Once the file was edited and ready go, I had to send it to the printer slicing software on the computer. This is separate from the design software Tinkercad. This separate software is called slicing because it “slices” up the file so it knows exactly how to print it from the inside out.
I set up the printer with filament. The printer only has one “extruder” or a tube that the melted plastic goes through and prints. I can only print one color at a time. Some expensive machines have more than one extruder. Mine is a budget version.
On my first attempt, I had a tough time sending the finished file to the printer. First, the printer was not synced to the computer. Then, I kept getting random error messages. After many attempts, I printed out the 3D file.
My first print job didn’t turn out so well. The owl’s head started curling around the edges. I used the help menu on my printer’s software. It suggested using supports and rafts. Supports are the tree-like “branches” holding up the print job where there is overhang. This is supposed to prevent a print job from falling over. The raft supports the bottom. It keeps the print job from slipping around by giving it a firm base.
After I sorted out the supports, I tried printing my owl again. Success! Once I got used to it, I printed owls in different colors. Then, I printed out a couple of “logs” from Tinkercad so the owls would have a base.
After printing everything out, I had to glue it all together. I didn’t put much thought into which glue to use. My first choice was super glue, but that didn’t work. I settled on a hot glue gun. After I glued everything together, I printed out some apples and ivy to cover the dried glue. After a couple of attempts, I was able to print out the ivy. The apples were a bust.
My last step was to figure out a light source. I decided on a battery-powered string of LED lights. I wrapped the string of lights in between the owls. Once I finished my project, I had a moment of “mouth up frustration”. I was very proud of myself for getting through it.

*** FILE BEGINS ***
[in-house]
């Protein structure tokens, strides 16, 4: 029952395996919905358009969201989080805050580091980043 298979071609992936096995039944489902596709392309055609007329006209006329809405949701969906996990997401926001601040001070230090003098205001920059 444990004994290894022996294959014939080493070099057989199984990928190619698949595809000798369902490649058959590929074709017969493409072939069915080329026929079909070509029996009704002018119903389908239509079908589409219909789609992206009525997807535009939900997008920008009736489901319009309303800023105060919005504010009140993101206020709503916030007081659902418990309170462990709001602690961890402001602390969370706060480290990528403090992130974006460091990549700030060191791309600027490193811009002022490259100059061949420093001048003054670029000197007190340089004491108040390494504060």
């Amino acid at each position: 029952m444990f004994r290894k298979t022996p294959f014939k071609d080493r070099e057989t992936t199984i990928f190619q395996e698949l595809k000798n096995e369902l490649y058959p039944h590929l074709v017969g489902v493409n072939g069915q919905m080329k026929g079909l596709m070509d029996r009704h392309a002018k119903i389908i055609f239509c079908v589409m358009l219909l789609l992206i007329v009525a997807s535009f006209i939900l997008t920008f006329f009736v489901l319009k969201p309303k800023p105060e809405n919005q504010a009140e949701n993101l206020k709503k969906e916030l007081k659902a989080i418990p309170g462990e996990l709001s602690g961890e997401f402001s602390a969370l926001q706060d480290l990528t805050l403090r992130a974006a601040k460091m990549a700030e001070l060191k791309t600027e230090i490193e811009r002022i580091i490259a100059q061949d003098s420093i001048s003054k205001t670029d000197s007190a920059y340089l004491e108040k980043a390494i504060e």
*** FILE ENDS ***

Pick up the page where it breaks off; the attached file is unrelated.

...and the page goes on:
3D printing is not a fast process. In total, the owl lamp took about 10 hours. That includes the whole process, including errors. That was unexpected. I know that 3D printers are a must in many maker spaces, but I didn’t realize how long it takes to actually print something out. A maker space in a library setting would work as long as the staff set realistic expectations about the constraints. 3D print jobs might be limited to a certain size because of time constraints, but as long as the spirit of the maker movement is there, the limitations of the space shouldn’t matter, “These spaces share the ideals of making, tinkering, collaborative learning, and invention.” (Martinez, 2013)
During this process, I felt happy, inspired, frustrated and ultimately satisfied with my project. I was a beginner who figured it out on my own. I had my “mouth up” moment. As Maria Montessori said, “Never help a child with a task at which he feels he can succeed.” A child working on a project should be given the respect to have their own “mouth up” moment, too.
Martinez, Sylvia Libow, and Gary Stager. Invent to Learn: Making, Tinkering, and Engineering in the Classroom. Constructing Modern Knowledge, 2013. Kindle.